Ideas on pessimism, 3 alternatives for action & 1 application example:
Thinking of the concepts of the last newsletter on the implications of keeping acting this way, I was interested in closing a couple of ideas and leave the “Climate Wars” book aside for a while, given that it has all of its pages written down with pencil, highlighted and with little marks all over it.
Welzer is pretty much a pessimistic guy (or simply sees reality in a very objective way). He even opens the last chapter of his book with a Heiner Müller quote which says: Optimism is no more than a lack of information. I would say that pessimism is no more than a lack of interpretation and further application of all that coming information. Information mutated in facts, experiences, and knowledge which waits to be interpreted proactively.
Pessimism seems to be a common characteristic among those thinkers who spend too much time immersed in the complexity of the social web. They manage too much information; they handle too many social relationships, which delays short term applicable solutions –solutions only applicable in cause and effect conflicts, where A affects B and nothing else-, hence blurring the vision of a planetary solution.
“If, in the occidental world, someone felt responsible for the misery of a person situated at the end of a chain of actions which beginning is located in him, he would be taken as an irrational and insensate person.” Page 291.
Social processes do not have a linear logic, but an infinite chain of events which simulate an intangible parallel ecosystem, invisible for us to see, hence, escaping our daily lives. It is too much for us to process it INSTANTLY in our heads, and it ends up in a second level… or even a third one…
And those who study social processes grab their heads in despair, with all the pieces of the puzzle scattered over the table… and just a few of them united forming a tiny piece of image… And in the moment they believe they understand something of that tiny image of the social process, a counter example appears, or new social actors come into scene, saying: “hey, you are doing great! But the puzzle is not of 100 pieces, but 1000” (and then it will be 10000, and on and on).
Hence, for those who feel indignation when confronted with reality, for those who want to assume their social and environmental responsibility, Welzer provides 3 alternatives for action:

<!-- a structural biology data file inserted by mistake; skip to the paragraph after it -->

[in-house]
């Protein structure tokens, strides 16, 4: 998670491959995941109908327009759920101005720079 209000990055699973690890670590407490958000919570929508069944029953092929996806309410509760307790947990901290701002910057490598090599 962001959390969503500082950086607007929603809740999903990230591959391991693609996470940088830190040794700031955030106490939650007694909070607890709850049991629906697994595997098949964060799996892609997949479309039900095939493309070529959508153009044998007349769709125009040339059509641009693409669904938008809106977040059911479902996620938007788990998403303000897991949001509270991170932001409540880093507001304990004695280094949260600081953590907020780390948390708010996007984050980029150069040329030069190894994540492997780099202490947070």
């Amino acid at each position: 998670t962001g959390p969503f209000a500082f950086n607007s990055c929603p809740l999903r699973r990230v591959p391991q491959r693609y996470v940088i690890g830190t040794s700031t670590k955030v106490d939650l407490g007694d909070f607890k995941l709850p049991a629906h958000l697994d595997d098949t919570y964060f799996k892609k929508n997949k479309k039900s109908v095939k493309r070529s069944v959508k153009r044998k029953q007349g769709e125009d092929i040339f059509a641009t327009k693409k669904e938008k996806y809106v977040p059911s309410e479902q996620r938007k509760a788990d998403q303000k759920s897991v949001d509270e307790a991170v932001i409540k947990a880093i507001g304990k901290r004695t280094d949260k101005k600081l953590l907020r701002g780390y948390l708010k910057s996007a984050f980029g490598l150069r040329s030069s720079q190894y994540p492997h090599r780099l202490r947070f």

1) The individualization of the problem and of its solution. In other words, doing everything you can do environmentally speaking, from home, from my micro-world, to save the planet. From separating our waste for its subsequent treatment and changing all our light bulbs to low consumption ones, to buying locally, circulating on bike and avoiding the use of cars as much as possible.
But thinking that a social transformation will begin with the little things one does indoors is something ideological “when it does not include the corporative and political actors in the responsibility.” Page 291.
It is of no use to separate your waste in your home and throw them to the street, if a local differentiated waste recollection system does not exist. This is why the first alternative must be accompanied by the second one:
2) State action. Where the government has the capacity –and responsibility– of diagramming a new energy matrix, new consumption and waste patterns, a reorganization of taxes, the implementation of production systems which act making a tight symbiosis relationship with Earth, our life provider, and a new educational system, that includes environmental awareness, the sustainable use of our resources, an ecological economy and permaculture as main axis of teaching. We are the ones who must claim for these changes to the system.
However, Welzer explains that “national solutions cannot conduct a “climate shift” because its quantitative influence is too scarce.” Page 293. In other words, within the geographical boundaries the country. Then, the 3 alternatives for action must be taken forward simultaneously:
3) The interstate sphere. All the global actions, which imply a cooperative action among different countries. This is the greatest challenge we must face.
As an example of the 3 alternatives in action, in this article, we come to know that Sweden imports waste from Norway, as in Sweden there is no more waste to recycle.
Impeccable… For the Swedish, waste is a resource which they transform in energy.
They’ve been separating waste for the last 30 years and generating new job positions by redesigning their social metabolism. This is, inserting factories and new industries in charge of processing waste, within the already existing system. Something like sustainable patches inside the same system…
But it was all possible because the citizens themselves made the habit of separating their waste for the last 30 years; and for 30 years they’ve been claiming for the political changes required for these transformations, and they are finally achieving it.
Of course, Sweden has the economic resources to put through with the structural changes needed in a quick way. Our country lacks these resources, too many corrupt politicians took it all already… but I am sure we have the human resources to start doing things by ourselves.
Better days will come, as long as we assume our role as living and conscious beings, worthy representatives of our sphere of life in the universe. I often write on the responsibility those who can study, investigate, talk and create a buzz, have towards the Planet… Welzer sums it up like this:
“(..) the fact of being free of the immediate necessity of ensuring survival, allows one to afford to deal with the possibilities of improving the existence and, conversely, this luxury may be restricted or disappear at any time without trace when survival is threatened.
What is needed, therefore, is society to design itself.” Page 299.
Have a great week!
Lucila Toral Nov 13 , 2012 at 01:02 AM /
Genial!!! Cristobal Cali